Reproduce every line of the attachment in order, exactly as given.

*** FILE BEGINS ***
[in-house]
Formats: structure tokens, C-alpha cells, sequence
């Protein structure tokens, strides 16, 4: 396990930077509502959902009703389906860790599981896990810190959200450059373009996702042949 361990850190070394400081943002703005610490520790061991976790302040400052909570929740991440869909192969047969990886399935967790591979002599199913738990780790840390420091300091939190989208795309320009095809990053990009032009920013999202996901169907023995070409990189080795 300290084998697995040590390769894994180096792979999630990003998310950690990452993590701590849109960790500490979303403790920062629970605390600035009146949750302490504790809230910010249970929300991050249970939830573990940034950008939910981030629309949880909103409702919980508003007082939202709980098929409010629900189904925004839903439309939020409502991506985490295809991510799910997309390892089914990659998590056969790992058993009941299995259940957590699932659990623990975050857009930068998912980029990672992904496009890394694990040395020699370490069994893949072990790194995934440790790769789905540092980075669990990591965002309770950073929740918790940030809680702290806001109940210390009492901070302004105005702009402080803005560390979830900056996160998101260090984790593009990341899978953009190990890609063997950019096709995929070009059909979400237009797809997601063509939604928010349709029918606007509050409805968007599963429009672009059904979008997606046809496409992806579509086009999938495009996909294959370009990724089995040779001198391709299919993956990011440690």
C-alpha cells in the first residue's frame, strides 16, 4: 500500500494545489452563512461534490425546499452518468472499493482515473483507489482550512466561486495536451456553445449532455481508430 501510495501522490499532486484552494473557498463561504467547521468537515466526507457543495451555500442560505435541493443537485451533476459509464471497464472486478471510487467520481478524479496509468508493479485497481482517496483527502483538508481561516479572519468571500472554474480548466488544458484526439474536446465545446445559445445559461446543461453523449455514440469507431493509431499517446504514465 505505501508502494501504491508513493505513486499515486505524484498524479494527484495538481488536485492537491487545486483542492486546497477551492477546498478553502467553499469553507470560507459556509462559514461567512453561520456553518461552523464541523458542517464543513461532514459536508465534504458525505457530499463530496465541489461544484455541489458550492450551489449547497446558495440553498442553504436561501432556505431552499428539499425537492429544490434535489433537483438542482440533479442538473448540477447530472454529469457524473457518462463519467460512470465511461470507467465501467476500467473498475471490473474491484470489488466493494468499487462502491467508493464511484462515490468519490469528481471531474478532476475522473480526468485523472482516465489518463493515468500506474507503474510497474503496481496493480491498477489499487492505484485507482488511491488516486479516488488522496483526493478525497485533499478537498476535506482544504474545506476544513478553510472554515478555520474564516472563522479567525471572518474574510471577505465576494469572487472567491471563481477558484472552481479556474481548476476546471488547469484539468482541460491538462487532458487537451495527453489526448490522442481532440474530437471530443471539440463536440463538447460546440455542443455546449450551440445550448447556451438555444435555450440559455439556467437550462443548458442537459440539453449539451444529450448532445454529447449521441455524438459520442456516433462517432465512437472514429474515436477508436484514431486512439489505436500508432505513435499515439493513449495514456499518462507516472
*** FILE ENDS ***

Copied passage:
[in-house]
Formats: structure tokens, C-alpha cells, sequence
């Protein structure tokens, strides 16, 4: 396990930077509502959902009703389906860790599981896990810190959200450059373009996702042949 361990850190070394400081943002703005610490520790061991976790302040400052909570929740991440869909192969047969990886399935967790591979002599199913738990780790840390420091300091939190989208795309320009095809990053990009032009920013999202996901169907023995070409990189080795 300290084998697995040590390769894994180096792979999630990003998310950690990452993590701590849109960790500490979303403790920062629970605390600035009146949750302490504790809230910010249970929300991050249970939830573990940034950008939910981030629309949880909103409702919980508003007082939202709980098929409010629900189904925004839903439309939020409502991506985490295809991510799910997309390892089914990659998590056969790992058993009941299995259940957590699932659990623990975050857009930068998912980029990672992904496009890394694990040395020699370490069994893949072990790194995934440790790769789905540092980075669990990591965002309770950073929740918790940030809680702290806001109940210390009492901070302004105005702009402080803005560390979830900056996160998101260090984790593009990341899978953009190990890609063997950019096709995929070009059909979400237009797809997601063509939604928010349709029918606007509050409805968007599963429009672009059904979008997606046809496409992806579509086009999938495009996909294959370009990724089995040779001198391709299919993956990011440690």
C-alpha cells in the first residue's frame, strides 16, 4: 500500500494545489452563512461534490425546499452518468472499493482515473483507489482550512466561486495536451456553445449532455481508430 501510495501522490499532486484552494473557498463561504467547521468537515466526507457543495451555500442560505435541493443537485451533476459509464471497464472486478471510487467520481478524479496509468508493479485497481482517496483527502483538508481561516479572519468571500472554474480548466488544458484526439474536446465545446445559445445559461446543461453523449455514440469507431493509431499517446504514465 505505501508502494501504491508513493505513486499515486505524484498524479494527484495538481488536485492537491487545486483542492486546497477551492477546498478553502467553499469553507470560507459556509462559514461567512453561520456553518461552523464541523458542517464543513461532514459536508465534504458525505457530499463530496465541489461544484455541489458550492450551489449547497446558495440553498442553504436561501432556505431552499428539499425537492429544490434535489433537483438542482440533479442538473448540477447530472454529469457524473457518462463519467460512470465511461470507467465501467476500467473498475471490473474491484470489488466493494468499487462502491467508493464511484462515490468519490469528481471531474478532476475522473480526468485523472482516465489518463493515468500506474507503474510497474503496481496493480491498477489499487492505484485507482488511491488516486479516488488522496483526493478525497485533499478537498476535506482544504474545506476544513478553510472554515478555520474564516472563522479567525471572518474574510471577505465576494469572487472567491471563481477558484472552481479556474481548476476546471488547469484539468482541460491538462487532458487537451495527453489526448490522442481532440474530437471530443471539440463536440463538447460546440455542443455546449450551440445550448447556451438555444435555450440559455439556467437550462443548458442537459440539453449539451444529450448532445454529447449521441455524438459520442456516433462517432465512437472514429474515436477508436484514431486512439489505436500508432505513435499515439493513449495514456499518462507516472